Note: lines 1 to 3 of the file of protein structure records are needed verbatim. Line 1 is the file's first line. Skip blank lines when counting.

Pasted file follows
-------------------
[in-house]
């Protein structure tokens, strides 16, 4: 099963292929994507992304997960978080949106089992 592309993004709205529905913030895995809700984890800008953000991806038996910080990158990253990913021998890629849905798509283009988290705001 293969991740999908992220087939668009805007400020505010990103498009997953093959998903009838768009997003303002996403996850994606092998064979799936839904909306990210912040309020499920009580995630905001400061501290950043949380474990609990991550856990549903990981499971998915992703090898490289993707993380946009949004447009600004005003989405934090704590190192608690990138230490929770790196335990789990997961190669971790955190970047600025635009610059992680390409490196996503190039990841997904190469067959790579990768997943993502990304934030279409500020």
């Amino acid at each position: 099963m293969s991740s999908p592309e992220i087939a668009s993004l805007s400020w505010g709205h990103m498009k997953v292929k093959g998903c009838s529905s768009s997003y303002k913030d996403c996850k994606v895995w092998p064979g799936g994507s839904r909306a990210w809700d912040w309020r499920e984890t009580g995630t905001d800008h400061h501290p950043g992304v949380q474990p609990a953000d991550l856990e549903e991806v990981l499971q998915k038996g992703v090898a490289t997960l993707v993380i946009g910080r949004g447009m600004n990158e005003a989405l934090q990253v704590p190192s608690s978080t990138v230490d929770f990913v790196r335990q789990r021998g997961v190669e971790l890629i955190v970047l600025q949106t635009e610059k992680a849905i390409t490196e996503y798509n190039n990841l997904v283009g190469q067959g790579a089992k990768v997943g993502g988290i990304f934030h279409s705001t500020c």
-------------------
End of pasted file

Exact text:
[in-house]
């Protein structure tokens, strides 16, 4: 099963292929994507992304997960978080949106089992 592309993004709205529905913030895995809700984890800008953000991806038996910080990158990253990913021998890629849905798509283009988290705001 293969991740999908992220087939668009805007400020505010990103498009997953093959998903009838768009997003303002996403996850994606092998064979799936839904909306990210912040309020499920009580995630905001400061501290950043949380474990609990991550856990549903990981499971998915992703090898490289993707993380946009949004447009600004005003989405934090704590190192608690990138230490929770790196335990789990997961190669971790955190970047600025635009610059992680390409490196996503190039990841997904190469067959790579990768997943993502990304934030279409500020």
């Amino acid at each position: 099963m293969s991740s999908p592309e992220i087939a668009s993004l805007s400020w505010g709205h990103m498009k997953v292929k093959g998903c009838s529905s768009s997003y303002k913030d996403c996850k994606v895995w092998p064979g799936g994507s839904r909306a990210w809700d912040w309020r499920e984890t009580g995630t905001d800008h400061h501290p950043g992304v949380q474990p609990a953000d991550l856990e549903e991806v990981l499971q998915k038996g992703v090898a490289t997960l993707v993380i946009g910080r949004g447009m600004n990158e005003a989405l934090q990253v704590p190192s608690s978080t990138v230490d929770f990913v790196r335990q789990r021998g997961v190669e971790l890629i955190v970047l600025q949106t635009e610059k992680a849905i390409t490196e996503y798509n190039n990841l997904v283009g190469q067959g790579a089992k990768v997943g993502g988290i990304f934030h279409s705001t500020c």